What you need to understand here is that once you plug the RSI, you need to
draw your historic levels. Right here we have this low, that got broken,
tested here, broken, and well, we chopped around it before we broke to the
down side after we broke out of this triangle. Okay? This is a triangle
formation. Just trust me.

All right. As you can see here, the first thing you need to understand here
or you need to see or you need to look for is this. After this step down
move, when we broke with this up structure, we have here the breakout or
when the RSI moved below the 50 level. And we continue to trade below the
50 level, all right. If we are trading below the 50 level, we are in a bear
market, exactly.

Even though we have some kind of correction here, you can actually see that
we are not looking to buy calls any place. We are actually looking for a
spot for us to continue or to trade to the downside.

Here with the RSI, we don’t have any clear setups on the Euro/US dollar,
because as I already told you, we are not in an aggressive move, just like
this one, that gave us an opportunity to buy calls in a correction, because
the RSI never moved above the 30 level. It continued on an oversold
condition until we achieved this area of support that then we broke. We
broke to the upside, but we continued to trade or the RSI continued to
oscillate below the 50 level, so we don’t have any clear setups on the
Euro/US dollar.

Let’s go to the US dollar/Canadian dollar. Let’s try the 15 minute chart,
okay? There you go. Here’s the 15 minute chart on the US dollar/Canadian
dollar. As you can see what happened here, let me just get rid of the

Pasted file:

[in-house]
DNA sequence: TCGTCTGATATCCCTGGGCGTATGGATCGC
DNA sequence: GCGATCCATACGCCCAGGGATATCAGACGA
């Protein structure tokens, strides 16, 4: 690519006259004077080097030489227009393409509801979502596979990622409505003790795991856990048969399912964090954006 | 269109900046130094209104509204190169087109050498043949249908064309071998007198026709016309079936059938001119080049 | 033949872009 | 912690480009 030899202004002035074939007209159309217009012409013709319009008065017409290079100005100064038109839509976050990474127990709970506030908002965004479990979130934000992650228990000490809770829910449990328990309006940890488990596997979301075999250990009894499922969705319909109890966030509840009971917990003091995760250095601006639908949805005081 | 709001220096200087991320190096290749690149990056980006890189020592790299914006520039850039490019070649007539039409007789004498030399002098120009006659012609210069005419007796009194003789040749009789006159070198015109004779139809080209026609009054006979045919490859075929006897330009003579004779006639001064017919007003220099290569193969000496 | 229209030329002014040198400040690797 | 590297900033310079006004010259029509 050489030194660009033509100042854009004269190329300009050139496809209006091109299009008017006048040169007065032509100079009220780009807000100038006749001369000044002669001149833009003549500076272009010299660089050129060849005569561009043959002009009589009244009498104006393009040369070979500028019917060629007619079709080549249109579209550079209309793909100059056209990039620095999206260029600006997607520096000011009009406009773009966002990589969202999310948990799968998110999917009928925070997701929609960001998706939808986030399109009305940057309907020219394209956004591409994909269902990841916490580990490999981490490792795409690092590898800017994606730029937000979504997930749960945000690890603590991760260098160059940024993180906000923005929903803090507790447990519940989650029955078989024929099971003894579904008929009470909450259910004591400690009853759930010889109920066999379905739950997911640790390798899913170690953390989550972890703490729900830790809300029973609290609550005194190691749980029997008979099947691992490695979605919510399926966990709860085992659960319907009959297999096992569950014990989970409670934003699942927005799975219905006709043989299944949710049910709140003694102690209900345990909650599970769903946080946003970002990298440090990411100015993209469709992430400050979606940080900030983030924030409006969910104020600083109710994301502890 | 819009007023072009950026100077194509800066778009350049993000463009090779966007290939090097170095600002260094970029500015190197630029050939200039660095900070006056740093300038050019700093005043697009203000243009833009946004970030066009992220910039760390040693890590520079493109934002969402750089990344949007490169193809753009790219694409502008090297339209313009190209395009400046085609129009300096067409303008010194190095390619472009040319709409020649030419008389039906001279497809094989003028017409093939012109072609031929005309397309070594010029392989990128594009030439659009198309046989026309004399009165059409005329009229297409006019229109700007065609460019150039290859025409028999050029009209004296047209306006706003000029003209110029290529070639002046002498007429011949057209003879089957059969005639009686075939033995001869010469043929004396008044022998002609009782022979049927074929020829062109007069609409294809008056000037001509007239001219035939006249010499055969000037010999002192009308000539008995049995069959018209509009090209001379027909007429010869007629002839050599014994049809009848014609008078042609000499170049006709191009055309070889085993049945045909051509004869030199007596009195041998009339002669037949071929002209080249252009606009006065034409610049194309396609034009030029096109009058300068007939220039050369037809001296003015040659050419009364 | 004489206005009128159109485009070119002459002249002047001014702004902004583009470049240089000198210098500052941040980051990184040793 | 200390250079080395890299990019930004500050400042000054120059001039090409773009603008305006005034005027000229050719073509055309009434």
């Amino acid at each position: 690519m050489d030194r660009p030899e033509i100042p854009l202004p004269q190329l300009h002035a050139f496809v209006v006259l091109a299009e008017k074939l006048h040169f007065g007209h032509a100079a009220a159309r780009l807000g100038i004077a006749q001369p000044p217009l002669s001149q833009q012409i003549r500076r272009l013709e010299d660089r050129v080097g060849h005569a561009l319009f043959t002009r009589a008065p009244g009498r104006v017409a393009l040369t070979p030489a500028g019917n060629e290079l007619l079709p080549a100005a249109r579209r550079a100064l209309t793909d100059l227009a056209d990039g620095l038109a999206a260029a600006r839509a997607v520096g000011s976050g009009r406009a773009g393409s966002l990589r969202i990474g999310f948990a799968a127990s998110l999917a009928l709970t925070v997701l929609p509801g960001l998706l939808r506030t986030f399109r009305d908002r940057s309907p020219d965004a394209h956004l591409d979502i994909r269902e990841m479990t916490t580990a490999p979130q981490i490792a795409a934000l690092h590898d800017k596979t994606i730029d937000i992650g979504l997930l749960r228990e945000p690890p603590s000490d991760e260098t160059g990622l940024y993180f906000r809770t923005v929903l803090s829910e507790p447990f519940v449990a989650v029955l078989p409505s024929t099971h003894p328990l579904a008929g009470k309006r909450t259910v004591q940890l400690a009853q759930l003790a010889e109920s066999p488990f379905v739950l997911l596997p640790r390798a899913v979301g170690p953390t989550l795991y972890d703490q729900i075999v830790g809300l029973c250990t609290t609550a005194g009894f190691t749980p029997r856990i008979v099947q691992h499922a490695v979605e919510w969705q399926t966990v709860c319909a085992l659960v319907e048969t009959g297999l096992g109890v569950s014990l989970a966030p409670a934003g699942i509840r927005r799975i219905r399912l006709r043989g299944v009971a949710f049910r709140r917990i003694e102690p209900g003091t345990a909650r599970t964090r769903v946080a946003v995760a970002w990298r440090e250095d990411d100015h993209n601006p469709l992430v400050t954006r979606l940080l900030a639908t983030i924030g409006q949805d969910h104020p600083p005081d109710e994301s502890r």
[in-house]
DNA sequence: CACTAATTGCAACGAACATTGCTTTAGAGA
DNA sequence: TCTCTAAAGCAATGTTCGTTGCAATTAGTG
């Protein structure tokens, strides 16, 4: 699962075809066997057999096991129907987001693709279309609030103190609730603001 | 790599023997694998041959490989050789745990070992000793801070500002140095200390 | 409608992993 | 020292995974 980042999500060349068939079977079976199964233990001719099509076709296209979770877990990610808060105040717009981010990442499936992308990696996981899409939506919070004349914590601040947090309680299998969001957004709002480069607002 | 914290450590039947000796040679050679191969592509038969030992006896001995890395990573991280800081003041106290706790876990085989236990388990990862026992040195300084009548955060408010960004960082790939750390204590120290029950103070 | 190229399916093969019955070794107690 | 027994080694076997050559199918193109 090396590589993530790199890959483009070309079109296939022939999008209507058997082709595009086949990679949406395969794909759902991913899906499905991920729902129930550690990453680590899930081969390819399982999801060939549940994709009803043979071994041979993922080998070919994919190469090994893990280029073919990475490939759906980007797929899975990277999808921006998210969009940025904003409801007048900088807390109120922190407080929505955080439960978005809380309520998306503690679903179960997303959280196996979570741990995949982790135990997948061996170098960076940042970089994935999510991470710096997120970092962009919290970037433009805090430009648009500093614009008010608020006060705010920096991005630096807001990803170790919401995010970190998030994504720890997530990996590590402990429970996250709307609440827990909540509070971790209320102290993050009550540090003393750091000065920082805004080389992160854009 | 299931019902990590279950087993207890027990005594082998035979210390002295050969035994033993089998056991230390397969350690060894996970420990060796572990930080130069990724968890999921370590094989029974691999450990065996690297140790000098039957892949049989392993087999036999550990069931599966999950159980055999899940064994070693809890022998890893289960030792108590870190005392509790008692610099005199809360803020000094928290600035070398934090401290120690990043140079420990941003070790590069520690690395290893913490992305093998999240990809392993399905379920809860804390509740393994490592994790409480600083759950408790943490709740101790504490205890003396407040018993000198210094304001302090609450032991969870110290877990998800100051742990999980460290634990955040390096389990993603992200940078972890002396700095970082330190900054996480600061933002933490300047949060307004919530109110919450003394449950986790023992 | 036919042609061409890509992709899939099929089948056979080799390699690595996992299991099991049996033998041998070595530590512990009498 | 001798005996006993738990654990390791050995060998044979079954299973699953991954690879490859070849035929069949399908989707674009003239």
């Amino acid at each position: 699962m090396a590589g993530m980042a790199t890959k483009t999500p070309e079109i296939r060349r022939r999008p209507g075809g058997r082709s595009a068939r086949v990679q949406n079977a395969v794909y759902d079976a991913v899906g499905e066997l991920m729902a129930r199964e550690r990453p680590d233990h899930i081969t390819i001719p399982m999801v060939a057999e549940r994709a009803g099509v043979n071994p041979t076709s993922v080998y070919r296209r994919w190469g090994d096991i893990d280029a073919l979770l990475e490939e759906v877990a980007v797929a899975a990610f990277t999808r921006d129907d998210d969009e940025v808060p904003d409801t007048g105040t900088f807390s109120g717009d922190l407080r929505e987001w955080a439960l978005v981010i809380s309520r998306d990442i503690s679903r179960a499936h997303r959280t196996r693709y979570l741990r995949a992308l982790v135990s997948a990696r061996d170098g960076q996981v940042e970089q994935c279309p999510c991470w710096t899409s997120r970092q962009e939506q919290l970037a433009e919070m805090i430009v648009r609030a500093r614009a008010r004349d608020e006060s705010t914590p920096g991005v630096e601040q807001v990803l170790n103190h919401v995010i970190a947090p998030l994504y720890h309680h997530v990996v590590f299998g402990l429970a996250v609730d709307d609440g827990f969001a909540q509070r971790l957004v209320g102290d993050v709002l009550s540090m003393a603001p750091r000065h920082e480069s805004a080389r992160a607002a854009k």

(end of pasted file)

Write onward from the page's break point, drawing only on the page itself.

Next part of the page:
expansion on the trend line. On my MT4, and you can see that here, we have
higher highs on price and here we have lower highs on the RSI. When we
break with this level right here, we have actually a signal to buy puts on
the US dollar/Canadian dollar.

The thing is that right now, it’s 4:30 in the afternoon. There’s no
sessions open. There is low liquidity in the market. That’s why you can see
that we are chopping and we are moving in a very choppy and tight, tight
range.

Here, even though we had divergence, it’s not a good sign to buy puts or to
be trading at all.

What you need to understand is this, okay? We are looking for volatility
and we are looking for momentum. If we go further back, you can actually
see that we might find some good RSI divergence or just [topping] setups.

Right here you can see that the RSI actually…this is what we call a mild
divergence, because the price is not making higher highs, but we have
actually some kind of a double top. Just check this out, okay? We came from
this low and we moved up, all the way up to this high.

And when we moved to this high, the RSI made this high right here. Right
above 70. Then we continued to the downside and we tested again. This same
area of resistance. And the RSI made a clear down, lower high, I’m sorry.

When we see these we can actually see that we have a mild divergence. This
is a mild divergence because even though we didn’t make a higher high, we
have a divergence with the RSI reading.

When we cross and we take out this low, you can see that we are in a clear
option, because we are making higher lows and higher lows. When we break
with this low right here, and of course, with the up structure and the RSI
after the divergence moves below 50, we have a clear signal right here to
buy puts for an hourly expiration that would have [expired in] the money.

This is how you actually look for divergences with the RSI. We didn’t even
have to use historic support and resistance. We only used this previous
spike highs that were held right here for our trade.

Basically this is how you do it. If you want, we can go through another